Can college students get the third stimulus check?

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In mid-March, President Joe Biden signed the third stimulus bill into law, and for the first time, adult dependents — college students included — are eligible to receive a stimulus check.

Adult dependents have slipped through the cracks when it comes to stimulus payments and haven’t been eligible to receive any aid up until now, even though many college students have suffered job losses due to the COVID-19 pandemic while still being expected to pay normal tuition and fees.

College students can receive up to $1,400

Dependent students were denied previous stimulus checks, but with the new bill, students who are at least 17 years old and are claimed as dependents are eligible to receive up to $1,400. That said, the amount students could receive is based on the adjusted gross income (AGI) of the taxpayer claiming them.

Single filers who earn less than $75,000 a year and married joint filers who earn less than $150,000 a year will qualify for the full stimulus amount. Reduced stimulus payments will go to single filers who earn between $75,000 and $80,000 and married joint filers who earn between $150,000 and $160,000. If you’re a college student and the person claiming you as a dependent earns more than that, you will be ineligible for a check — regardless of how much you earn on your own.

Also keep in mind that college students will not be receiving payments directly. Instead, that extra payment will be sent to the taxpayer claiming them as a dependent.

CNET’s third stimulus calculator can help you predict your family’s potential stimulus check amount using the taxpayer’s filing status, AGI and number of qualified dependents claimed.

How college students can use the stimulus check

There are no limits on how you can use a stimulus check. It can be spent, put into savings or even used to plan for retirement. Arvind Ven, independent financial advisor and CEO of Capital V Group, advises students to use the extra cash to invest in their future. “Their parents, who are the taxpayers, could potentially assist in investing the amount for them and if eligible, in a ROTH IRA.”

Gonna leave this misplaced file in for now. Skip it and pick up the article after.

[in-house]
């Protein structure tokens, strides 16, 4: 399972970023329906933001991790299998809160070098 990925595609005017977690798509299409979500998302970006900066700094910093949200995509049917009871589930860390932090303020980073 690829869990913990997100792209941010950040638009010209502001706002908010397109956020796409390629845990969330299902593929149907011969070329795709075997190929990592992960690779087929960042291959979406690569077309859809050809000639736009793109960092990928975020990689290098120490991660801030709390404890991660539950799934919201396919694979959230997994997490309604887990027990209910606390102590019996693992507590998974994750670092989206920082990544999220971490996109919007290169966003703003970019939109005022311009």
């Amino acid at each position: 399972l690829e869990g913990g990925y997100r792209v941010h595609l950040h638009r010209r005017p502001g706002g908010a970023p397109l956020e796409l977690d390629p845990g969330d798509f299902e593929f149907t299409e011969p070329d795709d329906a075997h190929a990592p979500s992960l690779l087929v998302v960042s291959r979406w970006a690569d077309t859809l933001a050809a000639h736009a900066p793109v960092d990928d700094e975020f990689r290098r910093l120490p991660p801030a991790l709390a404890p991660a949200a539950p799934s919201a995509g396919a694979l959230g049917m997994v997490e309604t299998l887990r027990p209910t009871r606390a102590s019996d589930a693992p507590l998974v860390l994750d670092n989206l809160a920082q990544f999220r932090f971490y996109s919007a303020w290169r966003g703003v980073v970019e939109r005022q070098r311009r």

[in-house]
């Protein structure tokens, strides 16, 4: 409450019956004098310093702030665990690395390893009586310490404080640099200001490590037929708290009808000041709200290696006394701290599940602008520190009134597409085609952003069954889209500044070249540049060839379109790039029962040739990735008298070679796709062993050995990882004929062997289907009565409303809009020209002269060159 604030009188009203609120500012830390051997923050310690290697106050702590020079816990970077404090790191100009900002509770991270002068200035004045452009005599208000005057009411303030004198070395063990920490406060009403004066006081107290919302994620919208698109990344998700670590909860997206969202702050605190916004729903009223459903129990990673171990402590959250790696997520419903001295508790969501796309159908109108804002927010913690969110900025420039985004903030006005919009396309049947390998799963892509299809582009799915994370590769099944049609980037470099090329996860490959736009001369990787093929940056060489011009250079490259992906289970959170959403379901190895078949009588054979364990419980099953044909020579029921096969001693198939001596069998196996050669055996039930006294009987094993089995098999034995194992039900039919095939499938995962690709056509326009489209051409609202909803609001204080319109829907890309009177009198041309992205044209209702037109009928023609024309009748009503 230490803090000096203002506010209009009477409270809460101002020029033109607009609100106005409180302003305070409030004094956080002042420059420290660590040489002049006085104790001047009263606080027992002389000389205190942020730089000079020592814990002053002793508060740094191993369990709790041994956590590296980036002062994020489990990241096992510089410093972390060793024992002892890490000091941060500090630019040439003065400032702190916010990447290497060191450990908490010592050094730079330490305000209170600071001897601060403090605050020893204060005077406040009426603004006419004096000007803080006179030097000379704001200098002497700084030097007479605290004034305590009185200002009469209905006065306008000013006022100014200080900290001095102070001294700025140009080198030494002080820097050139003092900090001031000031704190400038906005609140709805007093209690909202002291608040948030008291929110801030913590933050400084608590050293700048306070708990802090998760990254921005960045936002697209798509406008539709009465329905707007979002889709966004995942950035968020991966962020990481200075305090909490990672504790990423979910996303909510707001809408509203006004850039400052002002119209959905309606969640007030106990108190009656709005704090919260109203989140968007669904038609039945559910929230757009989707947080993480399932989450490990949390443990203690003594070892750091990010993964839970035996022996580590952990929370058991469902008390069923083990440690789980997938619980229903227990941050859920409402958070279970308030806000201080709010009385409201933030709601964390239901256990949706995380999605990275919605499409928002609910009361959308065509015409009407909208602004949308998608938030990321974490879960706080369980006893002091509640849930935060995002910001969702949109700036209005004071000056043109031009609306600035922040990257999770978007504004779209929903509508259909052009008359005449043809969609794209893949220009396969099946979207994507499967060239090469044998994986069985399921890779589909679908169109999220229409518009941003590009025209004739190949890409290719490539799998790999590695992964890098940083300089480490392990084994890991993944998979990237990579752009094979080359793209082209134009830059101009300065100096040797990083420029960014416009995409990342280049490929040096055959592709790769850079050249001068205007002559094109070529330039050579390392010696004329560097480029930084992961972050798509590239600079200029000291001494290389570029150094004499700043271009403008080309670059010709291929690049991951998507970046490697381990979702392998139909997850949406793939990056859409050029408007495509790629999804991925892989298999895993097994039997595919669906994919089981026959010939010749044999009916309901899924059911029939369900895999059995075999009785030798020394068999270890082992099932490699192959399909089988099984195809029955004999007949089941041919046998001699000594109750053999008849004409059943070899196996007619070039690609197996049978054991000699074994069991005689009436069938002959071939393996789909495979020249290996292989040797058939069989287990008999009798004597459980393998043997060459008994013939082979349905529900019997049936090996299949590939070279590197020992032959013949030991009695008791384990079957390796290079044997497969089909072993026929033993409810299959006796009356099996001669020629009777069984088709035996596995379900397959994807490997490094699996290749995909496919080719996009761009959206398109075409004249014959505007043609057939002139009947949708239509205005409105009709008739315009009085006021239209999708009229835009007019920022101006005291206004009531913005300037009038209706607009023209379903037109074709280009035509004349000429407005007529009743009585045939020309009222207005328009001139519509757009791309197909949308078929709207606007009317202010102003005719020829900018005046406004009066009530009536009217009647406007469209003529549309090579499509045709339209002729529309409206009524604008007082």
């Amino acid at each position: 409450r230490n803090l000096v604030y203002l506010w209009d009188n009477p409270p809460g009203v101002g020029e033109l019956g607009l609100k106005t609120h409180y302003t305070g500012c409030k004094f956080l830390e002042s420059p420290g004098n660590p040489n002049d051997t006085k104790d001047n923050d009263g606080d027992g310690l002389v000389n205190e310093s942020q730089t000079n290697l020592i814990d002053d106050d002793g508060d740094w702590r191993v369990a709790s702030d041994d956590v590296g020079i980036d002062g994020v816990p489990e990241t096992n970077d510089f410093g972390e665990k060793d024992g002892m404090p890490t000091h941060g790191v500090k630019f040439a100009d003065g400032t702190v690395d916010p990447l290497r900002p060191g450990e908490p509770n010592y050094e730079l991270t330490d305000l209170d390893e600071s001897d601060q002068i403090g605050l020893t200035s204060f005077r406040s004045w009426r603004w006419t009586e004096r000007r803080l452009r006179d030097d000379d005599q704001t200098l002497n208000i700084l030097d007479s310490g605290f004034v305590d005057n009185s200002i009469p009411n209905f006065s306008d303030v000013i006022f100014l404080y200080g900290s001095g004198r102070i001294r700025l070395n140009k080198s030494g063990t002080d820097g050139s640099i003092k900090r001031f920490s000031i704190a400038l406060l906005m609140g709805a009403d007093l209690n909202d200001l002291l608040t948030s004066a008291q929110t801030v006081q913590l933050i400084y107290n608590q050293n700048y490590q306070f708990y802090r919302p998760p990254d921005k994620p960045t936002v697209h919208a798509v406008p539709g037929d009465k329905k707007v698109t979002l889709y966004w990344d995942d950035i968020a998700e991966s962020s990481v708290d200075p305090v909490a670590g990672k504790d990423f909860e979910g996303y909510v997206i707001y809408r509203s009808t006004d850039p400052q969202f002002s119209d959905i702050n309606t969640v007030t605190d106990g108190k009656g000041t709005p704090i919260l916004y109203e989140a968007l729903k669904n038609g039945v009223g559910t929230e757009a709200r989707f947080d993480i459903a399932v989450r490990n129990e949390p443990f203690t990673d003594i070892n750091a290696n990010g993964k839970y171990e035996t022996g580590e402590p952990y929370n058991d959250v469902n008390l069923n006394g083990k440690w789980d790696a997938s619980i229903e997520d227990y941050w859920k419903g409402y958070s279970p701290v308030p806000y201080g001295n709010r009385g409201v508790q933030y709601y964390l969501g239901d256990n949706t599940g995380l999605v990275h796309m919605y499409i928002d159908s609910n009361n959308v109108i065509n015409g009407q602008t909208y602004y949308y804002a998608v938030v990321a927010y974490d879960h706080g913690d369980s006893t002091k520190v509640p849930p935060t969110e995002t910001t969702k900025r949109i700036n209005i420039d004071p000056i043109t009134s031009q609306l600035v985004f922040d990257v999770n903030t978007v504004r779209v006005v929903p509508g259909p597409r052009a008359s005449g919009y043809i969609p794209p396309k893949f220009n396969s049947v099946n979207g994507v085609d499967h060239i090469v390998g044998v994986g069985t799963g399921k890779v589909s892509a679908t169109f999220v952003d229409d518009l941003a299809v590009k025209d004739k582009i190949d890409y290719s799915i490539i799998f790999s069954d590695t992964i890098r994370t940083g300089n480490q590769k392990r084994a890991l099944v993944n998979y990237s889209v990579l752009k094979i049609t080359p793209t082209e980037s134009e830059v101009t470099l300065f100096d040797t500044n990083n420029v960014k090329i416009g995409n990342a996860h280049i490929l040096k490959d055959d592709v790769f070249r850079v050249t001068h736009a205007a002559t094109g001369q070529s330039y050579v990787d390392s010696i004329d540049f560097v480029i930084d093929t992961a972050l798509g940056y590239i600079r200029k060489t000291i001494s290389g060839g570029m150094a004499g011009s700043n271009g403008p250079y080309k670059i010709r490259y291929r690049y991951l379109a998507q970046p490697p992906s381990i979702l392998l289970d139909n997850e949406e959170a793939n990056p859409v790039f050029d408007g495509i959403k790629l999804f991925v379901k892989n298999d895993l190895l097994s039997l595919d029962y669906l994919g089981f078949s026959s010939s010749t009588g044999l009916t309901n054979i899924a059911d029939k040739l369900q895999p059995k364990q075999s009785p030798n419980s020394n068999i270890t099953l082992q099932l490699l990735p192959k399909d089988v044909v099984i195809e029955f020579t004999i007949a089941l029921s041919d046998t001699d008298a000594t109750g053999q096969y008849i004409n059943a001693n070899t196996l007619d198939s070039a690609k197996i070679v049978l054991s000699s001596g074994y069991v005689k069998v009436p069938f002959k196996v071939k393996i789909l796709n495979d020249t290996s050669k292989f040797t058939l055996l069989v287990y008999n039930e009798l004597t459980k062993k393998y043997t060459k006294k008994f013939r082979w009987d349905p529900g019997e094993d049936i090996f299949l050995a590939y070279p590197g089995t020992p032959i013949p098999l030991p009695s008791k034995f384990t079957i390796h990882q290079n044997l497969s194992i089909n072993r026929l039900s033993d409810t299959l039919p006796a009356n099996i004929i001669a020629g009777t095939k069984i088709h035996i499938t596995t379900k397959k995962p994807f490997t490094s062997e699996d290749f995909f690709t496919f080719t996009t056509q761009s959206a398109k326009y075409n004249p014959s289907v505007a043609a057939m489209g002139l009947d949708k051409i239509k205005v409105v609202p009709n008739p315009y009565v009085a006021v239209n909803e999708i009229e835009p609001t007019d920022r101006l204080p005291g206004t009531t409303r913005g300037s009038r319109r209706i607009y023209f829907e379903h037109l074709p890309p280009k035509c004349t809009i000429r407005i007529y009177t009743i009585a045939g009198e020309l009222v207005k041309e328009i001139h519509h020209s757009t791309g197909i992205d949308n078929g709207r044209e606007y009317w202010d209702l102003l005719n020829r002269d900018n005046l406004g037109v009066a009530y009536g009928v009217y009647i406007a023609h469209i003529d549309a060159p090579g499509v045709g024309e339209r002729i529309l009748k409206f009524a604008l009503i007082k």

However, every student’s financial situation is unique. Paying monthly bills, chipping away at existing student debt or bolstering savings could be wise uses of your stimulus money.

Students may be able to claim an additional $1,800 recovery rebate

Dependents over the age of 17 were previously excluded from stimulus payments, but you may be able to recoup those checks. “Some college students and other young adults may also be able to claim up to an additional $1,800 from the two prior stimulus programs,” says Ven. This $1,800 amount takes into account the first $1,200 check and the second $600 check.

You may be eligible if you aged out of the adult dependent category or underwent a qualifying life event, like graduating college and entering the workforce. If this is the case, you can file for “Recovery Rebate Credit” when you submit your 2020 tax return.

There is no penalty for applying; if you’re unsure if you qualify, the IRS has a page where you can check the recovery rebate requirements.

Also check your personal records and bank statements in case it was already deposited. The first checks were sent out starting in March of 2020, and the second were sent out starting in December of 2020.

How to track your stimulus payment

There’s always a possibility that your stimulus is still on its way, as a number of factors could have potentially delayed it. To see if your stimulus is on the way, use the IRS’ “Get My Payment” tracker. You’ll be able to track both the $1,200 and the $600 payments and see by which method the checks were distributed — either by direct deposit or by mail.

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Written by
Hanneh Gundersen
Student loans reporter
Hanneh Gundersen specializes in everything related to student loans and helping you finance your next educational endeavor. She aims to help others reach their collegiate and financial goals through making student loans easier to understand.
Edited by
Student loans editor